“If we look at the map of the stations, Madrid Central is the epicenter of the drop in pollution, and there is also a significant reduction in the stations surrounding the area,” added Bárcena. “On the other hand, stations monitoring outlying areas, such as El Pardo, Villaverde and Barajas, have seen a far less significant reduction. The data clearly shows that there is been no ‘border effect,’ as claimed by the PP and Ciudadanos, but instead a ‘ripple effect’ with positive repercussions throughout the city,” he added, in reference to the argument that the low-emissions zone would increase pollution around its perimeter.

Levels of nitrogen dioxide in Madrid fell 10% on the average from the last decade, and 22% in the Plaza del Carmen air-monitoring station, the only one located within the Madrid Central low-emission zone. For months, the station recorded readings below the annual nitrogen dioxide limit, and for six months it had the lowest readings since records began in 2010.

According to Segura, the fall in pollution was achieved “despite the erratic policy of the new city council aimed at promoting car use, extending the use of polluting vehicles and allowing more cars into the center.”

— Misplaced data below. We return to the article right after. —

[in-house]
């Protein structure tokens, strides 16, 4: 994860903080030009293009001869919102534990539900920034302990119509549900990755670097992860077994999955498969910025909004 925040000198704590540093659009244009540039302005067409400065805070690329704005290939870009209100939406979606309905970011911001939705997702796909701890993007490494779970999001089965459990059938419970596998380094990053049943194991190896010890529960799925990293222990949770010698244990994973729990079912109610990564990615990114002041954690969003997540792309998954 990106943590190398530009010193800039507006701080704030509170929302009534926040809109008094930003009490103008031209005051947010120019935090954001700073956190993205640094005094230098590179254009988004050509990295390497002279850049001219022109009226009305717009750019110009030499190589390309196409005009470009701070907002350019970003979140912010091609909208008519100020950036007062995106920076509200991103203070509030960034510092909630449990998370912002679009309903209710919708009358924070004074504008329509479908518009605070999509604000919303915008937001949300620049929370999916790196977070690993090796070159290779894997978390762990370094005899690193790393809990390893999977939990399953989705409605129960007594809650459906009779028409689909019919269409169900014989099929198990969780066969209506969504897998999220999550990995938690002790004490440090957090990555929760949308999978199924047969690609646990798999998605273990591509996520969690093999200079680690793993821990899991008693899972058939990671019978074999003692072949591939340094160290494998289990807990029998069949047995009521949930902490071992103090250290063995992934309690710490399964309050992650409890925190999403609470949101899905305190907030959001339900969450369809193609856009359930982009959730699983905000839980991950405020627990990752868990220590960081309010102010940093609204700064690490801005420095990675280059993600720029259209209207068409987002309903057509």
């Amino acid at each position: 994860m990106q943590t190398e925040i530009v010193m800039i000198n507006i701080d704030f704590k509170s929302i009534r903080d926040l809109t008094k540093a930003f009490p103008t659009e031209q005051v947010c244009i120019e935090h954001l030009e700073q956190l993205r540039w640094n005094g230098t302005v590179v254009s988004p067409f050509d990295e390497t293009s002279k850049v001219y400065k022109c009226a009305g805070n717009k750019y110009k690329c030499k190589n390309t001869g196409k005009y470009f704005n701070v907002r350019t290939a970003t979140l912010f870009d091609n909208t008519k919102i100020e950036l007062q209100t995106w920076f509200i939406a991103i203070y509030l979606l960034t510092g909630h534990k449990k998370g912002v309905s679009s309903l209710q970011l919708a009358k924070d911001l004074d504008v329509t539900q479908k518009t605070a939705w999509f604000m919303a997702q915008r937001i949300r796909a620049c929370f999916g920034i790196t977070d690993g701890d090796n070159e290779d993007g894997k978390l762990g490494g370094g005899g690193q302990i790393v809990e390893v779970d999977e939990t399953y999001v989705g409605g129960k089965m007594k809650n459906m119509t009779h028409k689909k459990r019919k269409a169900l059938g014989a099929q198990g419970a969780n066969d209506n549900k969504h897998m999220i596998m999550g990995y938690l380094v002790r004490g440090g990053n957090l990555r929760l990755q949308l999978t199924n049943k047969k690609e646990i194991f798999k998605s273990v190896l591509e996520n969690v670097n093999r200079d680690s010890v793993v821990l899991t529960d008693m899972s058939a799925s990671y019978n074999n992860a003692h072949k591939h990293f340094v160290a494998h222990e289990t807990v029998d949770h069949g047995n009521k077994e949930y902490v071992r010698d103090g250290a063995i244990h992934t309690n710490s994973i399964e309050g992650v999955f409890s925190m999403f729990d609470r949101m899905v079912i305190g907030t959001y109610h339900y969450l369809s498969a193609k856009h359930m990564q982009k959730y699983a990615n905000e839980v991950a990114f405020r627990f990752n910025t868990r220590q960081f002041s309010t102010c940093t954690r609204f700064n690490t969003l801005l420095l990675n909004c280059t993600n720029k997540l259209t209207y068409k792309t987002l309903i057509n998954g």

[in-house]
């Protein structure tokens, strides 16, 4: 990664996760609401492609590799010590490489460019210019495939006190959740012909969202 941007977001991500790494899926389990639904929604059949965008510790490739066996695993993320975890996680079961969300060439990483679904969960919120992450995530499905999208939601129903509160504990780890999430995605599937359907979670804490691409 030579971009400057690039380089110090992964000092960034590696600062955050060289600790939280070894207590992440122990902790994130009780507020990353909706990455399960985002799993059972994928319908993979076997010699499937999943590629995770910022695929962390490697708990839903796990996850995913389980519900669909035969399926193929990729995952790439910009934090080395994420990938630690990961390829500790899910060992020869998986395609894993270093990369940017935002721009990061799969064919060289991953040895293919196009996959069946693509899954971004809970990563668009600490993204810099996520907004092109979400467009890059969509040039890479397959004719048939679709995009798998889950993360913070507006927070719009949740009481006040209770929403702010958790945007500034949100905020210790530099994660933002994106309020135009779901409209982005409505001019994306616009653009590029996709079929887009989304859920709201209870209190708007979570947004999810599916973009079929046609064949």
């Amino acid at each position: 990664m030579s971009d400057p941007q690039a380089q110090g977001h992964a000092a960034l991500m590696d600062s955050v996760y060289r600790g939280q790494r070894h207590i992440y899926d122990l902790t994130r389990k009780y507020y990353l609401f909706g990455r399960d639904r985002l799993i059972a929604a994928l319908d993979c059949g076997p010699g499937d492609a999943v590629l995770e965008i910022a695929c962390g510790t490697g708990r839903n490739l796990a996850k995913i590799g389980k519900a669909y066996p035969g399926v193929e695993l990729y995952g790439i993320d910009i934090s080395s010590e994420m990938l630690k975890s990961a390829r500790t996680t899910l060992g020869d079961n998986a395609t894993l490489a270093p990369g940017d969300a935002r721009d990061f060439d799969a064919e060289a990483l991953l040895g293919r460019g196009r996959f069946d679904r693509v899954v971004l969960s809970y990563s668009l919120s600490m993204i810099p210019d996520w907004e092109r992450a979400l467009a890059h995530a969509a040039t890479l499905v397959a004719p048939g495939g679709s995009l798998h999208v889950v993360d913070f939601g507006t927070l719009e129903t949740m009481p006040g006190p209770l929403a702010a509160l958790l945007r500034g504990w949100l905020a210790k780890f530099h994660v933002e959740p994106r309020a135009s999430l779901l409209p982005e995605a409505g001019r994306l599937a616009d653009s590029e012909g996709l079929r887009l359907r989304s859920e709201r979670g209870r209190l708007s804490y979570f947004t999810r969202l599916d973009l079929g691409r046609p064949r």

Madrid Central was introduced by the former leftist administration of Mayor Manuela Carmena at the end of 2018. The pioneering initiative made 472 hectares of the city center off-limits to traffic, except for local residents and public transportation.

But according to Ecologists in Action, Madrid’s new City Hall is undermining the effectiveness of Carmena’s original plan. After Almeida suspended fines on vehicles that violated the Madrid Central zone, nitrogen dioxide emissions jumped by 50% at the Plaza del Carmen station, which had recorded its best data to date between March and June. This rise was not seen in other air-monitoring stations.

“The municipal government’s team denies that Madrid Central works by manipulating the data. They green-washed themselves at the [United Nations] Climate Summit while getting rid of bike lanes and reducing the perimeter of the low-emission zone, which we believe is illegal. That is why we have now taken the matter to the administrative bench [of the Supreme Court],” added Segura.

When you ask people to leave their car at home, you cannot do a U-turn

Ecologists in Action spokesperson Pablo Segura

“Moreover, Almeida and [Madrid deputy mayor Begoña] Villacís presented the plan Madrid 360 as if the proposal had already been approved – when it is just an ineffective, unapproved measure – thereby generating a tremendous amount of confusion among the citizens who do not know which measures apply and which don’t,” said Segura. “There is a lot at stake with these policies, that should be consistent and long term. When you ask people to leave their car at home, you cannot do a U-turn.”

However, Madrid City Council is still entrenched in climate denial, despite the scientific evidence. Last week, its councilor for environment and mobility, Borja Carabante, repeated the claim that Madrid Central “is ineffective” without providing any data or research to support the assertion.

English version by Heather Galloway.